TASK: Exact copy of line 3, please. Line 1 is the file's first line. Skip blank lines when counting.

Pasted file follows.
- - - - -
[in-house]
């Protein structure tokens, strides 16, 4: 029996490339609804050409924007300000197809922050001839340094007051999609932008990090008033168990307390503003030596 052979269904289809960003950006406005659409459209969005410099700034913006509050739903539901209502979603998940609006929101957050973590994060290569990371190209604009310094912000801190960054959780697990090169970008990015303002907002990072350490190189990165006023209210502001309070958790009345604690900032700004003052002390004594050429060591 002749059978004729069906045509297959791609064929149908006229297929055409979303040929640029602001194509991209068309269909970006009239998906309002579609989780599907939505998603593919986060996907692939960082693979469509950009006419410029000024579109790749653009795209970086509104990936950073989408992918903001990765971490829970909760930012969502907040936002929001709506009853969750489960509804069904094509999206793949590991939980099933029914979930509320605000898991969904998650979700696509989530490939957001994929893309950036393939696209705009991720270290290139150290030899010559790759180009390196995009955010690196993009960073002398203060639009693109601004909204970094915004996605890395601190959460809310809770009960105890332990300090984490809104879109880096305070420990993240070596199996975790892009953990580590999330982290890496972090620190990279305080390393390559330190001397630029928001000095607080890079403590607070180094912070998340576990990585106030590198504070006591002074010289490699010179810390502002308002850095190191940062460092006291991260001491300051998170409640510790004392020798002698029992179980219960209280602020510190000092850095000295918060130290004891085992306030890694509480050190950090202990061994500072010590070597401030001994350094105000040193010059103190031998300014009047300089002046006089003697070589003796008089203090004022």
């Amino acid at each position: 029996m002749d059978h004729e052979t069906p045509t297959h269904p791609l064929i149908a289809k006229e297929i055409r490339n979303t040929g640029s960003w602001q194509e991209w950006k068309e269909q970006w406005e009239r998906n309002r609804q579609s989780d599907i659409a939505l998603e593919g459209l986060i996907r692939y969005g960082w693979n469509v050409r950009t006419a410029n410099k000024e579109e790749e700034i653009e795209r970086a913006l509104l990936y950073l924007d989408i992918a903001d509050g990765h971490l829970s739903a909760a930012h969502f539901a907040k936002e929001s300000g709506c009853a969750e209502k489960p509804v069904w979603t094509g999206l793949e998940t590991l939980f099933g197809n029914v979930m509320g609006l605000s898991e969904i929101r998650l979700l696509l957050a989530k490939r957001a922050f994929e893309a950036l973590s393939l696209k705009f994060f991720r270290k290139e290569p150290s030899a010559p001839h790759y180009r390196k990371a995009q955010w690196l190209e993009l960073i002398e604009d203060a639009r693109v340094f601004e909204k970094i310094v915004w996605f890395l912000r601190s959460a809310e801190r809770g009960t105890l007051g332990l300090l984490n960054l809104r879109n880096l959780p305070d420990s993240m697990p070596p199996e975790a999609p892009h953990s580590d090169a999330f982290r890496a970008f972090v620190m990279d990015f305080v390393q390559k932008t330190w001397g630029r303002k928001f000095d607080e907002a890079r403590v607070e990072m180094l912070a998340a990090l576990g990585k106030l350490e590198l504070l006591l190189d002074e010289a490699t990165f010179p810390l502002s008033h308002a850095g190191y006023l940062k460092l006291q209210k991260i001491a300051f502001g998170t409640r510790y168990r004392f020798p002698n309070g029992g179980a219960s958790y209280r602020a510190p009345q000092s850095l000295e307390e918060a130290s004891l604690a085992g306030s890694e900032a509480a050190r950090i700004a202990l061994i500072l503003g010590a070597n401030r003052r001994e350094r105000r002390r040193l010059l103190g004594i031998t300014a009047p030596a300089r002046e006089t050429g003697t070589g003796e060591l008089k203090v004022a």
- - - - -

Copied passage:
């Amino acid at each position: 029996m002749d059978h004729e052979t069906p045509t297959h269904p791609l064929i149908a289809k006229e297929i055409r490339n979303t040929g640029s960003w602001q194509e991209w950006k068309e269909q970006w406005e009239r998906n309002r609804q579609s989780d599907i659409a939505l998603e593919g459209l986060i996907r692939y969005g960082w693979n469509v050409r950009t006419a410029n410099k000024e579109e790749e700034i653009e795209r970086a913006l509104l990936y950073l924007d989408i992918a903001d509050g990765h971490l829970s739903a909760a930012h969502f539901a907040k936002e929001s300000g709506c009853a969750e209502k489960p509804v069904w979603t094509g999206l793949e998940t590991l939980f099933g197809n029914v979930m509320g609006l605000s898991e969904i929101r998650l979700l696509l957050a989530k490939r957001a922050f994929e893309a950036l973590s393939l696209k705009f994060f991720r270290k290139e290569p150290s030899a010559p001839h790759y180009r390196k990371a995009q955010w690196l190209e993009l960073i002398e604009d203060a639009r693109v340094f601004e909204k970094i310094v915004w996605f890395l912000r601190s959460a809310e801190r809770g009960t105890l007051g332990l300090l984490n960054l809104r879109n880096l959780p305070d420990s993240m697990p070596p199996e975790a999609p892009h953990s580590d090169a999330f982290r890496a970008f972090v620190m990279d990015f305080v390393q390559k932008t330190w001397g630029r303002k928001f000095d607080e907002a890079r403590v607070e990072m180094l912070a998340a990090l576990g990585k106030l350490e590198l504070l006591l190189d002074e010289a490699t990165f010179p810390l502002s008033h308002a850095g190191y006023l940062k460092l006291q209210k991260i001491a300051f502001g998170t409640r510790y168990r004392f020798p002698n309070g029992g179980a219960s958790y209280r602020a510190p009345q000092s850095l000295e307390e918060a130290s004891l604690a085992g306030s890694e900032a509480a050190r950090i700004a202990l061994i500072l503003g010590a070597n401030r003052r001994e350094r105000r002390r040193l010059l103190g004594i031998t300014a009047p030596a300089r002046e006089t050429g003697t070589g003796e060591l008089k203090v004022a």